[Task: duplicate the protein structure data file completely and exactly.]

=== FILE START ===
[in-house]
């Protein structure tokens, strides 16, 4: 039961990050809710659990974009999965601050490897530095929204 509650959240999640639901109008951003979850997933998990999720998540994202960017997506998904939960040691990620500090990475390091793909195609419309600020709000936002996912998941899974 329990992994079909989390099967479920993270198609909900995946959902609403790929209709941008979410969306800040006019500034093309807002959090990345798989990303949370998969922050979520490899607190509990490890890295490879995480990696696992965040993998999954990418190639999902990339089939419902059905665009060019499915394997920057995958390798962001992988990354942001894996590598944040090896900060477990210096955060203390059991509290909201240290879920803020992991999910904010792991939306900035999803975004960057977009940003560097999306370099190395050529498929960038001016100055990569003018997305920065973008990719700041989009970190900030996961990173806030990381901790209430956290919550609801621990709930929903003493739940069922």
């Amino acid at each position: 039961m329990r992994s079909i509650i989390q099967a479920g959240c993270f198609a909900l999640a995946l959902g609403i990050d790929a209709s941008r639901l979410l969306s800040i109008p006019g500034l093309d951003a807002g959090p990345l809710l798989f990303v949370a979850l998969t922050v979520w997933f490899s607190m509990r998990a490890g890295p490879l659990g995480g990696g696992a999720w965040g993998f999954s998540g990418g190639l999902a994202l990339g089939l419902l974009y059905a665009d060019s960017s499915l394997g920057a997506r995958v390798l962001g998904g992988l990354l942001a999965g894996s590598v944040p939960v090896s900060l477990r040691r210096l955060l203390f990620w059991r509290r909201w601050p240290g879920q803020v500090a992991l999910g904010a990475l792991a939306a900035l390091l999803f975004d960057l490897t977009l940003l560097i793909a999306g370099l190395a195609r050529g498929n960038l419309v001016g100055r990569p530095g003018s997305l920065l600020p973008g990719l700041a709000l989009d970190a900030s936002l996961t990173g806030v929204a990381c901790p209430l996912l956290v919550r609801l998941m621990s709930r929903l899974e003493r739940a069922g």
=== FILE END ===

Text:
[in-house]
């Protein structure tokens, strides 16, 4: 039961990050809710659990974009999965601050490897530095929204 509650959240999640639901109008951003979850997933998990999720998540994202960017997506998904939960040691990620500090990475390091793909195609419309600020709000936002996912998941899974 329990992994079909989390099967479920993270198609909900995946959902609403790929209709941008979410969306800040006019500034093309807002959090990345798989990303949370998969922050979520490899607190509990490890890295490879995480990696696992965040993998999954990418190639999902990339089939419902059905665009060019499915394997920057995958390798962001992988990354942001894996590598944040090896900060477990210096955060203390059991509290909201240290879920803020992991999910904010792991939306900035999803975004960057977009940003560097999306370099190395050529498929960038001016100055990569003018997305920065973008990719700041989009970190900030996961990173806030990381901790209430956290919550609801621990709930929903003493739940069922």
């Amino acid at each position: 039961m329990r992994s079909i509650i989390q099967a479920g959240c993270f198609a909900l999640a995946l959902g609403i990050d790929a209709s941008r639901l979410l969306s800040i109008p006019g500034l093309d951003a807002g959090p990345l809710l798989f990303v949370a979850l998969t922050v979520w997933f490899s607190m509990r998990a490890g890295p490879l659990g995480g990696g696992a999720w965040g993998f999954s998540g990418g190639l999902a994202l990339g089939l419902l974009y059905a665009d060019s960017s499915l394997g920057a997506r995958v390798l962001g998904g992988l990354l942001a999965g894996s590598v944040p939960v090896s900060l477990r040691r210096l955060l203390f990620w059991r509290r909201w601050p240290g879920q803020v500090a992991l999910g904010a990475l792991a939306a900035l390091l999803f975004d960057l490897t977009l940003l560097i793909a999306g370099l190395a195609r050529g498929n960038l419309v001016g100055r990569p530095g003018s997305l920065l600020p973008g990719l700041a709000l989009d970190a900030s936002l996961t990173g806030v929204a990381c901790p209430l996912l956290v919550r609801l998941m621990s709930r929903l899974e003493r739940a069922g």